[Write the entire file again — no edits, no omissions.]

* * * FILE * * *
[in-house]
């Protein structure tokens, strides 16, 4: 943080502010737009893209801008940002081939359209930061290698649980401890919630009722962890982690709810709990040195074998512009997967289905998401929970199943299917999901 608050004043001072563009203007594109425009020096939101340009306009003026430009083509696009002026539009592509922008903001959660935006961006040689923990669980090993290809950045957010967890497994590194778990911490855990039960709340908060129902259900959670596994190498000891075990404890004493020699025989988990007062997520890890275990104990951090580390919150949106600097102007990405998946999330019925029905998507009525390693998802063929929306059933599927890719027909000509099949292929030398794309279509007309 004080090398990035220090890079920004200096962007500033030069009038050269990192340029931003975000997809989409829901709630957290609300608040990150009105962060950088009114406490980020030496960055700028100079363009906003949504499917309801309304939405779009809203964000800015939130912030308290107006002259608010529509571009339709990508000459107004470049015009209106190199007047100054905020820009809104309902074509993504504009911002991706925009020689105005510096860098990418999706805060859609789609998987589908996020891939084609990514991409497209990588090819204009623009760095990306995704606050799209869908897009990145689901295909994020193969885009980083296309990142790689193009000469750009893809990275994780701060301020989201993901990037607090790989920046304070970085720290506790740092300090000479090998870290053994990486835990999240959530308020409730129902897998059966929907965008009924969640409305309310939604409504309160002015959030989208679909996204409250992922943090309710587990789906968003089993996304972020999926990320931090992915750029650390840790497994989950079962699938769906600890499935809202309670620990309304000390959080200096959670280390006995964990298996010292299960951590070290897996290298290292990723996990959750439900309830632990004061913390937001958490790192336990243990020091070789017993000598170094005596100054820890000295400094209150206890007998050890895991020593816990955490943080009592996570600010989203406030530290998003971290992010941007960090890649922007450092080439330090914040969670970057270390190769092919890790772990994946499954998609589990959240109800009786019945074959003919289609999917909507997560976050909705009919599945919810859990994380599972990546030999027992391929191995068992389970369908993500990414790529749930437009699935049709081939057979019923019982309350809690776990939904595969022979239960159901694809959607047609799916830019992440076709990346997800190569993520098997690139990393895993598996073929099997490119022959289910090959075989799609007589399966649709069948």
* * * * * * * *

[in-house]
């Protein structure tokens, strides 16, 4: 943080502010737009893209801008940002081939359209930061290698649980401890919630009722962890982690709810709990040195074998512009997967289905998401929970199943299917999901 608050004043001072563009203007594109425009020096939101340009306009003026430009083509696009002026539009592509922008903001959660935006961006040689923990669980090993290809950045957010967890497994590194778990911490855990039960709340908060129902259900959670596994190498000891075990404890004493020699025989988990007062997520890890275990104990951090580390919150949106600097102007990405998946999330019925029905998507009525390693998802063929929306059933599927890719027909000509099949292929030398794309279509007309 004080090398990035220090890079920004200096962007500033030069009038050269990192340029931003975000997809989409829901709630957290609300608040990150009105962060950088009114406490980020030496960055700028100079363009906003949504499917309801309304939405779009809203964000800015939130912030308290107006002259608010529509571009339709990508000459107004470049015009209106190199007047100054905020820009809104309902074509993504504009911002991706925009020689105005510096860098990418999706805060859609789609998987589908996020891939084609990514991409497209990588090819204009623009760095990306995704606050799209869908897009990145689901295909994020193969885009980083296309990142790689193009000469750009893809990275994780701060301020989201993901990037607090790989920046304070970085720290506790740092300090000479090998870290053994990486835990999240959530308020409730129902897998059966929907965008009924969640409305309310939604409504309160002015959030989208679909996204409250992922943090309710587990789906968003089993996304972020999926990320931090992915750029650390840790497994989950079962699938769906600890499935809202309670620990309304000390959080200096959670280390006995964990298996010292299960951590070290897996290298290292990723996990959750439900309830632990004061913390937001958490790192336990243990020091070789017993000598170094005596100054820890000295400094209150206890007998050890895991020593816990955490943080009592996570600010989203406030530290998003971290992010941007960090890649922007450092080439330090914040969670970057270390190769092919890790772990994946499954998609589990959240109800009786019945074959003919289609999917909507997560976050909705009919599945919810859990994380599972990546030999027992391929191995068992389970369908993500990414790529749930437009699935049709081939057979019923019982309350809690776990939904595969022979239960159901694809959607047609799916830019992440076709990346997800190569993520098997690139990393895993598996073929099997490119022959289910090959075989799609007589399966649709069948």